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Three Tier System of Alcohol Distribution - USA


Imagine what it must have been like during Prohibition. Crazy and romantic, in its own way. Little shabby restaurants in brownstone houses…whisper the name of a mutual friend through the crack in the door, and the whiskey world would open to you. Or maybe you would drink beer. There was plenty of it. It may have only flowed at thirty percent of Pre-prohibition levels at first, but as the "failed experiment" marched on, availability rose to between 60 and 70 percent.

Organized crime made sure of that. I wonder if the rumrunners and bootleggers saw themselves as “organized,” or if they were just a bunch of young guys who bucked the system for what they considered freedom. Money became addictive, and guns defended their wallets. Today, psychologists would label them as “suffering from Oppositional Defiant Disorder.”

The secret parties had to be fun. At the very least, the air would be hazy with cigarette smoke, the kind that permeated your clothes, reminding you of “last night” in the sourness of the morning. Perhaps you’d see Louis Armstrong and his Cotton Club Orchestra, or Jelly Roll Morton and his Red Hot Peppers. Jazz and sweat would chain you to the tables, while the maltiness of liquor coated your lips with each successive sip. You might meet somebody, laugh it up, lick the malt from each others’ lips by evening’s end. Alcohol was illegal and available, but under Prohibition, it was slightly more controlled than before.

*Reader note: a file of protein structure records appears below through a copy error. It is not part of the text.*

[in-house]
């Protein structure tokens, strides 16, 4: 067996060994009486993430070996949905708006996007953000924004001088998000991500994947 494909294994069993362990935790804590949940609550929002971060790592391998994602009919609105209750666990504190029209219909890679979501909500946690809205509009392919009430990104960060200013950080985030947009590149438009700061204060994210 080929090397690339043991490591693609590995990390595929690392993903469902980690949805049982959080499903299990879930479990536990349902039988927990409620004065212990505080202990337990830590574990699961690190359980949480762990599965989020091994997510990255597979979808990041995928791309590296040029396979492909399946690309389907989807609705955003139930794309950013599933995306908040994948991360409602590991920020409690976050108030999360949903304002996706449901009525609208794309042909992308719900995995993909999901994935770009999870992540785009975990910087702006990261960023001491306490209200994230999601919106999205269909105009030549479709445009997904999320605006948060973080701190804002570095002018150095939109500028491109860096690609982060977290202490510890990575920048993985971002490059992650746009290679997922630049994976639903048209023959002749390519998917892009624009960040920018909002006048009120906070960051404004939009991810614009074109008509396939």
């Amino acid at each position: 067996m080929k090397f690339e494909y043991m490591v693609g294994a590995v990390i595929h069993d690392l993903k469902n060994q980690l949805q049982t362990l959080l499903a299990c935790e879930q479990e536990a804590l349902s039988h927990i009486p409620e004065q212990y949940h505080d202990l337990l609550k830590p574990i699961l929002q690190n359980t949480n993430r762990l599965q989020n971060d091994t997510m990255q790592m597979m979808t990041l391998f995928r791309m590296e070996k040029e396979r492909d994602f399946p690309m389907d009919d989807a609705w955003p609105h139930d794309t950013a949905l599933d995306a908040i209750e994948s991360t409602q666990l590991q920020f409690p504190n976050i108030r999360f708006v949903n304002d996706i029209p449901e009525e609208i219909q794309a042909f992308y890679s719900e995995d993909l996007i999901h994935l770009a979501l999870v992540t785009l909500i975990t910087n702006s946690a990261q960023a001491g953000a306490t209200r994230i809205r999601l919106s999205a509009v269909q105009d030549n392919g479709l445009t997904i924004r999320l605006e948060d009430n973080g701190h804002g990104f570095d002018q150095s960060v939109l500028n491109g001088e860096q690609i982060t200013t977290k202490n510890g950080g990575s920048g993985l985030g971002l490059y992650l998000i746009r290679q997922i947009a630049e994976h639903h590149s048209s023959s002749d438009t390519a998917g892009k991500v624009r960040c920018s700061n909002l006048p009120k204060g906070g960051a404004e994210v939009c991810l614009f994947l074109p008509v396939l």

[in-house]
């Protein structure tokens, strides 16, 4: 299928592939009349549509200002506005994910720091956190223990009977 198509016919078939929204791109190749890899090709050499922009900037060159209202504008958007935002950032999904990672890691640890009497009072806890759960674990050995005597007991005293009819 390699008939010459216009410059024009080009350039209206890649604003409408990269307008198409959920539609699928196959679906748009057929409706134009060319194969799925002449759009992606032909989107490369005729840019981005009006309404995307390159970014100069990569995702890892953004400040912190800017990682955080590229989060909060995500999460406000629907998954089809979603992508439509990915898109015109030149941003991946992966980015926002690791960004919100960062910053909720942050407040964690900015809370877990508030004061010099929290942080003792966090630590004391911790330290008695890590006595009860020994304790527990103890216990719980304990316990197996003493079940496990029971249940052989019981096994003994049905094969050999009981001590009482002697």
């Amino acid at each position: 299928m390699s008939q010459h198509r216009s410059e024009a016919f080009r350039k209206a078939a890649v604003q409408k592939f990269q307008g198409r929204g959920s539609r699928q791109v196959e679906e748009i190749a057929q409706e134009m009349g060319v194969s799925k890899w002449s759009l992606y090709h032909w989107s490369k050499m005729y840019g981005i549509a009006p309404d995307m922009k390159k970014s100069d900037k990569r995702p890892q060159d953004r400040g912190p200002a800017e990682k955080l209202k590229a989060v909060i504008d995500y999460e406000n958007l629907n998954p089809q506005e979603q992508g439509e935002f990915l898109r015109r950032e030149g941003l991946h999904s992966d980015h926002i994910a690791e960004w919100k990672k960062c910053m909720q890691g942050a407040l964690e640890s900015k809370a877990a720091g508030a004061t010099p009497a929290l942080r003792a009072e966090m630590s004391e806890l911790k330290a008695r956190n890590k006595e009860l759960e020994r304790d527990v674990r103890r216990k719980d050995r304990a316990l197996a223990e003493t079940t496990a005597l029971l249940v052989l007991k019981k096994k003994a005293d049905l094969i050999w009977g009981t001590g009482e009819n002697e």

Those of us who write about beer don’t like to think enforced temperance was necessary. Maybe it was. Imagine what it must have been like before Prohibition. By the early 1900’s, a system of “tied houses” had taken over the bar scene across America. Producers of alcoholic beverages were financially connected to taverns in a variety of ways. In some cases, manufacturers (brewing companies and distilleries) furnished tavern-owners with bar equipment, supplies, and elegant “back rooms” for the better clientele; some sold beer for “no money down” on extended credit terms, or gave low interest or no interest loans to the bar-keeps. They gave rebates for aggressively pushing their beer or spirits, or for selling their brand exclusively. Tavern owners were happy to push alcoholic beverages onto their customers…really push it, for it assured prosperity. Never would they want to face the consequences that come with losing the support of their supplier – pulled inventory, no replenished stock, or worse…calling in the loans and losing their tavern. No buffer, no middleman, and no accountability.